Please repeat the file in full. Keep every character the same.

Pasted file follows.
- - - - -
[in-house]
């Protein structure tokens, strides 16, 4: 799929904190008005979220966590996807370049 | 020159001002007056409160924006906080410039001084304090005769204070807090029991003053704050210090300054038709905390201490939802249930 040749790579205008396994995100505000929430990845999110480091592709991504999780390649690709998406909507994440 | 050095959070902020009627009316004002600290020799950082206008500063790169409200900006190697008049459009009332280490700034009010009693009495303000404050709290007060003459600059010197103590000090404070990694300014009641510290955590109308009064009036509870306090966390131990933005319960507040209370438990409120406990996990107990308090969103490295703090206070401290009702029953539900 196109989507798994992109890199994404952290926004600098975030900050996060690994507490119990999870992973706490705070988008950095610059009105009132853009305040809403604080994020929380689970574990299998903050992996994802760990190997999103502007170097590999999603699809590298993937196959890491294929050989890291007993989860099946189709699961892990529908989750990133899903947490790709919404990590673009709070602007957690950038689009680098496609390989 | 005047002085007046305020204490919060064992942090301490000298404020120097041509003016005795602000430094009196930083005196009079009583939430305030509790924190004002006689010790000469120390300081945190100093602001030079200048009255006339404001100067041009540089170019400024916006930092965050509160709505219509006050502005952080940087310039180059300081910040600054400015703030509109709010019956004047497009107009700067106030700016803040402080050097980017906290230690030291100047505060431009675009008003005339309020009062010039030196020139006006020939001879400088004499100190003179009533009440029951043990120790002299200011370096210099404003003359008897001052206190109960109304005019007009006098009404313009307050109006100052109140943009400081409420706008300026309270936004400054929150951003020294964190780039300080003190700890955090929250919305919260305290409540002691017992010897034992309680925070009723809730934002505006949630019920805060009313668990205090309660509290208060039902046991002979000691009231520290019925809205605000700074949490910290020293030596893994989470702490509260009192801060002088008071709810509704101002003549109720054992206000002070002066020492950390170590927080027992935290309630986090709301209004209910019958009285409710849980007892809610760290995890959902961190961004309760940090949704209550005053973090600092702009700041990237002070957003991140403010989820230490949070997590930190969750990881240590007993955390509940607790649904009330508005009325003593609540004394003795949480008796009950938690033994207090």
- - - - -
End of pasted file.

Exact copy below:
[in-house]
């Protein structure tokens, strides 16, 4: 799929904190008005979220966590996807370049 | 020159001002007056409160924006906080410039001084304090005769204070807090029991003053704050210090300054038709905390201490939802249930 040749790579205008396994995100505000929430990845999110480091592709991504999780390649690709998406909507994440 | 050095959070902020009627009316004002600290020799950082206008500063790169409200900006190697008049459009009332280490700034009010009693009495303000404050709290007060003459600059010197103590000090404070990694300014009641510290955590109308009064009036509870306090966390131990933005319960507040209370438990409120406990996990107990308090969103490295703090206070401290009702029953539900 196109989507798994992109890199994404952290926004600098975030900050996060690994507490119990999870992973706490705070988008950095610059009105009132853009305040809403604080994020929380689970574990299998903050992996994802760990190997999103502007170097590999999603699809590298993937196959890491294929050989890291007993989860099946189709699961892990529908989750990133899903947490790709919404990590673009709070602007957690950038689009680098496609390989 | 005047002085007046305020204490919060064992942090301490000298404020120097041509003016005795602000430094009196930083005196009079009583939430305030509790924190004002006689010790000469120390300081945190100093602001030079200048009255006339404001100067041009540089170019400024916006930092965050509160709505219509006050502005952080940087310039180059300081910040600054400015703030509109709010019956004047497009107009700067106030700016803040402080050097980017906290230690030291100047505060431009675009008003005339309020009062010039030196020139006006020939001879400088004499100190003179009533009440029951043990120790002299200011370096210099404003003359008897001052206190109960109304005019007009006098009404313009307050109006100052109140943009400081409420706008300026309270936004400054929150951003020294964190780039300080003190700890955090929250919305919260305290409540002691017992010897034992309680925070009723809730934002505006949630019920805060009313668990205090309660509290208060039902046991002979000691009231520290019925809205605000700074949490910290020293030596893994989470702490509260009192801060002088008071709810509704101002003549109720054992206000002070002066020492950390170590927080027992935290309630986090709301209004209910019958009285409710849980007892809610760290995890959902961190961004309760940090949704209550005053973090600092702009700041990237002070957003991140403010989820230490949070997590930190969750990881240590007993955390509940607790649904009330508005009325003593609540004394003795949480008796009950938690033994207090």